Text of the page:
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LORAIN, a city of Lorain county, Ohio, U.S.A., on Lake Erie, at the mouth of the Black river, and about 25 m. W. by S. of Cleveland. Pop. (1890) 4863; (1900) 16,028, of whom 4730 were foreign-born and 359 negroes; (1910 census) 28,883. Lorain is served by the New York, Chicago & St. Louis, and the Baltimore & Ohio railways, by the Lake Shore Electric railway, and by several of the more important steamboat lines on the Great Lakes. It has a Carnegie library, the Lake View Hospital and the Saint Joseph's Hospital. There is a good harbour, and the city's chief interests are in the shipping of great quantities of coal, iron-ore, grain and lumber, in the building of large steel vessels, in railway shops, and in the manufacture of iron pipes, gas engines, stoves and automatic steam shovels. The value of the factory products increased from $9,481,388 in 1900 to $14,491,091 in 1905, or 52-8%. The municipality owns and operates the waterworks. A Moravian mission was established here in 1787-1788, and a trading post in 1807, but no permanent settlement was made until several years later. In 1836 the place was incorporated as a village under the name " Charleston "; in 1874 the present name was adopted, and in 1896 Lorain became a city of the second class.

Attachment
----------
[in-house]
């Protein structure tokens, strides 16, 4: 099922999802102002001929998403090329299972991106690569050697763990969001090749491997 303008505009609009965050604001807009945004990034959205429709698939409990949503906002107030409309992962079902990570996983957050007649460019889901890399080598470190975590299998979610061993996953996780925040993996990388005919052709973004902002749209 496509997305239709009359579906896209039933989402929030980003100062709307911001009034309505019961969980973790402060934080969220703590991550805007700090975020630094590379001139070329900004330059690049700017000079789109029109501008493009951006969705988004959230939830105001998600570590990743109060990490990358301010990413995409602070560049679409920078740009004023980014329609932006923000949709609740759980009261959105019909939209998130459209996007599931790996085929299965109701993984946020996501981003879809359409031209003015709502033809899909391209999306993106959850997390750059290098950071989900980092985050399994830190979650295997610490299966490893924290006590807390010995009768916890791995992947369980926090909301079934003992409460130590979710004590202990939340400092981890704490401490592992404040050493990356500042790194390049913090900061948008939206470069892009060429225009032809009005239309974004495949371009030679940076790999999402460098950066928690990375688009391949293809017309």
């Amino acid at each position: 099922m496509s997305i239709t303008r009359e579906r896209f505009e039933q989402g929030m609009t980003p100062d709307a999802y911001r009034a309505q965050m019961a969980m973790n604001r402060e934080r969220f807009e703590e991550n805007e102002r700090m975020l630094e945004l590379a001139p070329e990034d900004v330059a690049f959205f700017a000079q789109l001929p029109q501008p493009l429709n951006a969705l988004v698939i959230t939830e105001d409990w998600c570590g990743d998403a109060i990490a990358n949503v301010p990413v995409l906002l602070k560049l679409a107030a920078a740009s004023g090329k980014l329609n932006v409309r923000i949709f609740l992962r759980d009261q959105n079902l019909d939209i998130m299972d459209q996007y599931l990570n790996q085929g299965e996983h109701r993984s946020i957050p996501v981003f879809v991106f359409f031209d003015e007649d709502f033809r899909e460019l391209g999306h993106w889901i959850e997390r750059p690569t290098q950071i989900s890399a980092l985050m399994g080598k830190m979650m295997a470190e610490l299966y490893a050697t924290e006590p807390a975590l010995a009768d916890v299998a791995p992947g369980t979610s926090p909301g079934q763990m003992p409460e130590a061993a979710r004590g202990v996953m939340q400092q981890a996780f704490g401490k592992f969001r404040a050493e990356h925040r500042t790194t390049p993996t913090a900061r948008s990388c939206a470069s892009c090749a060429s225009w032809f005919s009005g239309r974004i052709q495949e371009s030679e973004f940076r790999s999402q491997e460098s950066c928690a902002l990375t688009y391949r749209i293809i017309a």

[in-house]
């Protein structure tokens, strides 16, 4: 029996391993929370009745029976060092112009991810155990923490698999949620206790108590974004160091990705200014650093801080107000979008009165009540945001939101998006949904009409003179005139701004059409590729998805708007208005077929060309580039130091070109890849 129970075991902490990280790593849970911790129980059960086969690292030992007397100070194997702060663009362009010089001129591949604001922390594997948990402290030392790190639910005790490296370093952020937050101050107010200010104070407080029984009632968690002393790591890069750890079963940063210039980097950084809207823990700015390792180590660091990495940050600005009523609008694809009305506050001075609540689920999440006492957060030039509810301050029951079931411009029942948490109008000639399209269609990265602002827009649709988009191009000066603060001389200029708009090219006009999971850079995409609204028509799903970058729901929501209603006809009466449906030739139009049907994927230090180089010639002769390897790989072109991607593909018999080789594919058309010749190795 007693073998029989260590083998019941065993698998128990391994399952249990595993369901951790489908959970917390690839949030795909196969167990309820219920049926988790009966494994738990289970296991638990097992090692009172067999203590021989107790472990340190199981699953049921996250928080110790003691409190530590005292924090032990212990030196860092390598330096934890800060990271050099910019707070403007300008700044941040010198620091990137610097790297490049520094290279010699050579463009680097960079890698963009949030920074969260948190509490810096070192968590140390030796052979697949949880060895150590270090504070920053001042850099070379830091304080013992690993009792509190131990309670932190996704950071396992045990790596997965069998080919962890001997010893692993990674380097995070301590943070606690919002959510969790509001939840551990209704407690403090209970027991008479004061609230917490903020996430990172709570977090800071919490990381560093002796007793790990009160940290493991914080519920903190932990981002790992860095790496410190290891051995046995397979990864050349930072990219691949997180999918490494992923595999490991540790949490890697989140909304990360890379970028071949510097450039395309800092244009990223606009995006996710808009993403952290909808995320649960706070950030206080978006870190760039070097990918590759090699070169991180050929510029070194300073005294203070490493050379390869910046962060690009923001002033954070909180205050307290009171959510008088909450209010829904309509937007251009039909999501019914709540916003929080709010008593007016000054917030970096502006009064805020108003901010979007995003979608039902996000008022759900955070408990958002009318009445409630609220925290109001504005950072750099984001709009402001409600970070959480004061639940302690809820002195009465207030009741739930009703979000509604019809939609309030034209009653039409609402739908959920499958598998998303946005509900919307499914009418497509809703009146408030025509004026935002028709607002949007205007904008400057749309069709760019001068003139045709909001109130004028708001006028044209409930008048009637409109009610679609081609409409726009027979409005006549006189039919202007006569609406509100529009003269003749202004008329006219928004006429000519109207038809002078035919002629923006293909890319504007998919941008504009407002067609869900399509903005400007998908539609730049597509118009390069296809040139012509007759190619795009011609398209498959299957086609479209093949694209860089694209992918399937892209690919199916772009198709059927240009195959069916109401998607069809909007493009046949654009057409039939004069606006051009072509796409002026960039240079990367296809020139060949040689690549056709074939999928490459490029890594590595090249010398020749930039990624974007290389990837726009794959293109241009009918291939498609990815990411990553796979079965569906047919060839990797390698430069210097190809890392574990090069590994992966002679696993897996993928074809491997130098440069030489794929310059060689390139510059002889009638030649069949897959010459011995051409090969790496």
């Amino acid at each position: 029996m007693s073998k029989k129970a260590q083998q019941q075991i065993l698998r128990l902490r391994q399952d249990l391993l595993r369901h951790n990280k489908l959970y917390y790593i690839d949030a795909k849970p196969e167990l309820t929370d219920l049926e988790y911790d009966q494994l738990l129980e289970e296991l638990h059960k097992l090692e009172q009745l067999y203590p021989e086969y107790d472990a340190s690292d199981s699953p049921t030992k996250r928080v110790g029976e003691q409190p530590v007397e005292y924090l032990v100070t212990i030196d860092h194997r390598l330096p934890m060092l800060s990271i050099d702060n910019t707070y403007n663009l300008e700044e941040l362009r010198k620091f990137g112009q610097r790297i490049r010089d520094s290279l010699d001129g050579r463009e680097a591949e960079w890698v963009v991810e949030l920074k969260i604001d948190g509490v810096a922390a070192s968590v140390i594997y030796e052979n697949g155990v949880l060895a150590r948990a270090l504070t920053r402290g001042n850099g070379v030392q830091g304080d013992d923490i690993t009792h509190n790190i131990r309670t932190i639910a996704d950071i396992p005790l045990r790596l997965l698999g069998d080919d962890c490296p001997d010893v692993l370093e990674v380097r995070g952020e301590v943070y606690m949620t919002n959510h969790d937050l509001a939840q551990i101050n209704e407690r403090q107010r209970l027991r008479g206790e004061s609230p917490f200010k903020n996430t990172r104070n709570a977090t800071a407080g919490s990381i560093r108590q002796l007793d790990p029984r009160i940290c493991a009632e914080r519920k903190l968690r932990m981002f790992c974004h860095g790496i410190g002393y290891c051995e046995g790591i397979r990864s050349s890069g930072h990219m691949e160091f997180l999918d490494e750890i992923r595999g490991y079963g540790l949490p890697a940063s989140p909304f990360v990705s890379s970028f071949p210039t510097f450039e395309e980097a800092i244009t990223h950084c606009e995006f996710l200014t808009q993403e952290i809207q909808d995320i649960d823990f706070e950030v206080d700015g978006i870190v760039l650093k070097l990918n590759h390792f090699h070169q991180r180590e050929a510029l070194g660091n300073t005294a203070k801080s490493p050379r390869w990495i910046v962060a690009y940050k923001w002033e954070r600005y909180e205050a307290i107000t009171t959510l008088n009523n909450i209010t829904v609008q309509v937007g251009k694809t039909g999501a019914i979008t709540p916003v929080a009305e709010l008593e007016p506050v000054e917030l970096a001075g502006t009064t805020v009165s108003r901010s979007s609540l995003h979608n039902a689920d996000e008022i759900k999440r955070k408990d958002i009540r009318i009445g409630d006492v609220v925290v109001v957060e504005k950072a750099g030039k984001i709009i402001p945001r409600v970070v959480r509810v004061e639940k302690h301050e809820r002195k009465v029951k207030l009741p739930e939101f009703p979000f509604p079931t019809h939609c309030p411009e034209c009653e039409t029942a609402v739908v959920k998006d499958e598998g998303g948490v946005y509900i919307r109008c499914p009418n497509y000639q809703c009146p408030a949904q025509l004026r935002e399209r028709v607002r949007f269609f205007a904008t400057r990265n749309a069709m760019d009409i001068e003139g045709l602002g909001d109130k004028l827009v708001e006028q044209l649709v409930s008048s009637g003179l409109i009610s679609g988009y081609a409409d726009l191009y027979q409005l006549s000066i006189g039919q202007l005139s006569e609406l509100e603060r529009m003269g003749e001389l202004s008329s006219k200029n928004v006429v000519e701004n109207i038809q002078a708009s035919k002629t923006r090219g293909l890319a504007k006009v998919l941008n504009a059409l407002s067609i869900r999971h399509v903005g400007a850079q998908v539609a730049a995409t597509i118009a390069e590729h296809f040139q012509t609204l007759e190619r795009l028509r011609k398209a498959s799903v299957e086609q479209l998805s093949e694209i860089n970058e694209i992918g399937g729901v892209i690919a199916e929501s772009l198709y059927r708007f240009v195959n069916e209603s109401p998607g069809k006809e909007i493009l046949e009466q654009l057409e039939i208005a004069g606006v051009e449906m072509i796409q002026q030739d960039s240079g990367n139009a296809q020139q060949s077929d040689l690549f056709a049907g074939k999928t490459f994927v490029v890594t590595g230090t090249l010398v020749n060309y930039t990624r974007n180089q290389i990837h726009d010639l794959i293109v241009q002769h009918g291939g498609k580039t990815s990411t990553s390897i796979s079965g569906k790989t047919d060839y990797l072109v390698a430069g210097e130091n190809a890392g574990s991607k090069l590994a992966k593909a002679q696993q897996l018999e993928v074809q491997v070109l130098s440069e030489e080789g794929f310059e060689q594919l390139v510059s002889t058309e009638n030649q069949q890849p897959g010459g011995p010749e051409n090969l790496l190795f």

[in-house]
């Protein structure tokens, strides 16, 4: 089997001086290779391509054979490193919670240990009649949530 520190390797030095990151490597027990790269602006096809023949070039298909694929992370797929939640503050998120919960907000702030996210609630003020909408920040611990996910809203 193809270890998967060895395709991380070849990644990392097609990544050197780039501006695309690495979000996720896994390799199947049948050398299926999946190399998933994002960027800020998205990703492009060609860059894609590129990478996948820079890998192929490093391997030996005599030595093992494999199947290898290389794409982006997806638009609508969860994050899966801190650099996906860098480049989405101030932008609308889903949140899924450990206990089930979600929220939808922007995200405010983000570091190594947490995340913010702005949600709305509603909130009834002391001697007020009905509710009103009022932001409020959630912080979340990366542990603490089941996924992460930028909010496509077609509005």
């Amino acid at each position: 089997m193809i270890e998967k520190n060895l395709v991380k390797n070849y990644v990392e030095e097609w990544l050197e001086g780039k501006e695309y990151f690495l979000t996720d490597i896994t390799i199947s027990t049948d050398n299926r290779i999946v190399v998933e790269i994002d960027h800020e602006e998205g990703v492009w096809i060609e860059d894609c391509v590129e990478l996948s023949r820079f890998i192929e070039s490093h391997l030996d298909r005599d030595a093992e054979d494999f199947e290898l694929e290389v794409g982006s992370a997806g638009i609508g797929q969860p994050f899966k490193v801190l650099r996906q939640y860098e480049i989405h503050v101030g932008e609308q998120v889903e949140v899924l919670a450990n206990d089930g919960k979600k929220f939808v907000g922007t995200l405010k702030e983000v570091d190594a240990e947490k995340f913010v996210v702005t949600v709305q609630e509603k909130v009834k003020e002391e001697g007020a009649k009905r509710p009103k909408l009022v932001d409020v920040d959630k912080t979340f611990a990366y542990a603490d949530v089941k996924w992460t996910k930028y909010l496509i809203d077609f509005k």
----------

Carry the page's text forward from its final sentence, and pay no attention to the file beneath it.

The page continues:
Note - this article incorporates content from Encyclopaedia Britannica, Eleventh Edition, (1910-1911)

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